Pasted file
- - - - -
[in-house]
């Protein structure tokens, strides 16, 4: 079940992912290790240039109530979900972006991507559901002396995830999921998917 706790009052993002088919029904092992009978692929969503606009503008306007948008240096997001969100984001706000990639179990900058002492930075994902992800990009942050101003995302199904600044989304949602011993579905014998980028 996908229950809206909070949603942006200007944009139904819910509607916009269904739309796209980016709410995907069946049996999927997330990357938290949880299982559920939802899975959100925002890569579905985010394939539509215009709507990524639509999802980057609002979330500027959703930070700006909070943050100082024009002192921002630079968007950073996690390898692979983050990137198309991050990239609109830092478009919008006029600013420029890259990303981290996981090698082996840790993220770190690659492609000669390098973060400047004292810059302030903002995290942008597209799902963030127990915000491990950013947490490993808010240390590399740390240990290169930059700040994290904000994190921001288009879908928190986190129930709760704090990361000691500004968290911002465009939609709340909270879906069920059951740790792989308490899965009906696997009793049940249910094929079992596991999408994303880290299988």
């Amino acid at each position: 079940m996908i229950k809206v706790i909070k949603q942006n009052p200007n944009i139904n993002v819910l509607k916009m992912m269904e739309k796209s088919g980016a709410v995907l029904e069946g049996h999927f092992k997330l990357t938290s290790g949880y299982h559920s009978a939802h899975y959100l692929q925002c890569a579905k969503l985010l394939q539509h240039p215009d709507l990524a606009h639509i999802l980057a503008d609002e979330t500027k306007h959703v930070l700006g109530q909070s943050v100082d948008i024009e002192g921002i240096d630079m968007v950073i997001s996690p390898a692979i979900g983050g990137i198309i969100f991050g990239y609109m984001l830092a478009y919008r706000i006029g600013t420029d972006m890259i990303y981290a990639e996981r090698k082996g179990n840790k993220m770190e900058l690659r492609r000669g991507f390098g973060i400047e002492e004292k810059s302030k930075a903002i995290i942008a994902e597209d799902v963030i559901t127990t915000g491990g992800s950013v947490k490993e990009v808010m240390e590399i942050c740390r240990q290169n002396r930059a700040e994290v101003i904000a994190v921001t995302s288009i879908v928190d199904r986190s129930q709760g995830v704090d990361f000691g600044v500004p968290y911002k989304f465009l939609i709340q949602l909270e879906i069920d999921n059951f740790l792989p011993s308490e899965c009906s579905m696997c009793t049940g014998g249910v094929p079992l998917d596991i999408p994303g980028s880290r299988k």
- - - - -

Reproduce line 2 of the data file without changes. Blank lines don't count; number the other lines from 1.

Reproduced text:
């Protein structure tokens, strides 16, 4: 079940992912290790240039109530979900972006991507559901002396995830999921998917 706790009052993002088919029904092992009978692929969503606009503008306007948008240096997001969100984001706000990639179990900058002492930075994902992800990009942050101003995302199904600044989304949602011993579905014998980028 996908229950809206909070949603942006200007944009139904819910509607916009269904739309796209980016709410995907069946049996999927997330990357938290949880299982559920939802899975959100925002890569579905985010394939539509215009709507990524639509999802980057609002979330500027959703930070700006909070943050100082024009002192921002630079968007950073996690390898692979983050990137198309991050990239609109830092478009919008006029600013420029890259990303981290996981090698082996840790993220770190690659492609000669390098973060400047004292810059302030903002995290942008597209799902963030127990915000491990950013947490490993808010240390590399740390240990290169930059700040994290904000994190921001288009879908928190986190129930709760704090990361000691500004968290911002465009939609709340909270879906069920059951740790792989308490899965009906696997009793049940249910094929079992596991999408994303880290299988």